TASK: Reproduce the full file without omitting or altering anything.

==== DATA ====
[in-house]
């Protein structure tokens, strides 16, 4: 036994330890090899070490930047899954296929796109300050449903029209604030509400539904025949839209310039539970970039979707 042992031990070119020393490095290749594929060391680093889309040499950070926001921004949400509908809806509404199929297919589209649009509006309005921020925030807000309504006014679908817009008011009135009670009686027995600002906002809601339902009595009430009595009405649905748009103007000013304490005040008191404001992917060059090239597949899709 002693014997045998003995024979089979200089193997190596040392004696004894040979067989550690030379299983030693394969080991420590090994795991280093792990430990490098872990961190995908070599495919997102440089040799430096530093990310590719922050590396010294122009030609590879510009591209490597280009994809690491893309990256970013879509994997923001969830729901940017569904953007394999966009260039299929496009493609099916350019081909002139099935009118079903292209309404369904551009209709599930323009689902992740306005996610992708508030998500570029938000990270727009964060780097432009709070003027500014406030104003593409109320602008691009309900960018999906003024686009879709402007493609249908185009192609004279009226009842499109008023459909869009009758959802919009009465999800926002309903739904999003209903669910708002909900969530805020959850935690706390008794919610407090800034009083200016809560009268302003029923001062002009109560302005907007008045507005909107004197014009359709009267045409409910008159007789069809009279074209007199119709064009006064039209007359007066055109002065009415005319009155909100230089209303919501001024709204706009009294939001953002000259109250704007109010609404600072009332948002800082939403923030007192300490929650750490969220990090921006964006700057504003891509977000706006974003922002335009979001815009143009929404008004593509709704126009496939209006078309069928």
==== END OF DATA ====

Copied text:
[in-house]
């Protein structure tokens, strides 16, 4: 036994330890090899070490930047899954296929796109300050449903029209604030509400539904025949839209310039539970970039979707 042992031990070119020393490095290749594929060391680093889309040499950070926001921004949400509908809806509404199929297919589209649009509006309005921020925030807000309504006014679908817009008011009135009670009686027995600002906002809601339902009595009430009595009405649905748009103007000013304490005040008191404001992917060059090239597949899709 002693014997045998003995024979089979200089193997190596040392004696004894040979067989550690030379299983030693394969080991420590090994795991280093792990430990490098872990961190995908070599495919997102440089040799430096530093990310590719922050590396010294122009030609590879510009591209490597280009994809690491893309990256970013879509994997923001969830729901940017569904953007394999966009260039299929496009493609099916350019081909002139099935009118079903292209309404369904551009209709599930323009689902992740306005996610992708508030998500570029938000990270727009964060780097432009709070003027500014406030104003593409109320602008691009309900960018999906003024686009879709402007493609249908185009192609004279009226009842499109008023459909869009009758959802919009009465999800926002309903739904999003209903669910708002909900969530805020959850935690706390008794919610407090800034009083200016809560009268302003029923001062002009109560302005907007008045507005909107004197014009359709009267045409409910008159007789069809009279074209007199119709064009006064039209007359007066055109002065009415005319009155909100230089209303919501001024709204706009009294939001953002000259109250704007109010609404600072009332948002800082939403923030007192300490929650750490969220990090921006964006700057504003891509977000706006974003922002335009979001815009143009929404008004593509709704126009496939209006078309069928």